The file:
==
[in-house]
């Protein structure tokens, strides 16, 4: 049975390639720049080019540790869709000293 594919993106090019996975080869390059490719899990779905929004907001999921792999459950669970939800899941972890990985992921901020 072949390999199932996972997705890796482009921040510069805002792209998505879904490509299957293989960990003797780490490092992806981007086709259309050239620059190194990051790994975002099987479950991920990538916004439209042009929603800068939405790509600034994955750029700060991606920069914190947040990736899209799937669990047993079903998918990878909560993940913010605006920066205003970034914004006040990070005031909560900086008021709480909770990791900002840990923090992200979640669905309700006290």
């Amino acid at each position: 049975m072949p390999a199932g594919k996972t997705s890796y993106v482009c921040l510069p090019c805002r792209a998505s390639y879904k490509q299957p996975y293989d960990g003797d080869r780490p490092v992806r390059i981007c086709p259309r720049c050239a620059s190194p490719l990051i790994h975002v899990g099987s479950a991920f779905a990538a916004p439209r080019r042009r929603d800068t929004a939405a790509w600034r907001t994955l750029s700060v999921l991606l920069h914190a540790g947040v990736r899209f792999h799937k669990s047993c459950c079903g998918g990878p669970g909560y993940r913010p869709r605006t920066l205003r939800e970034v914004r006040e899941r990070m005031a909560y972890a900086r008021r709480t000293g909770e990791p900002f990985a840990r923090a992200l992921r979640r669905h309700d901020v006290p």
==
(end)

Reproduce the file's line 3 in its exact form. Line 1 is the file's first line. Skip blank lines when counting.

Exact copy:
């Amino acid at each position: 049975m072949p390999a199932g594919k996972t997705s890796y993106v482009c921040l510069p090019c805002r792209a998505s390639y879904k490509q299957p996975y293989d960990g003797d080869r780490p490092v992806r390059i981007c086709p259309r720049c050239a620059s190194p490719l990051i790994h975002v899990g099987s479950a991920f779905a990538a916004p439209r080019r042009r929603d800068t929004a939405a790509w600034r907001t994955l750029s700060v999921l991606l920069h914190a540790g947040v990736r899209f792999h799937k669990s047993c459950c079903g998918g990878p669970g909560y993940r913010p869709r605006t920066l205003r939800e970034v914004r006040e899941r990070m005031a909560y972890a900086r008021r709480t000293g909770e990791p900002f990985a840990r923090a992200l992921r979640r669905h309700d901020v006290p």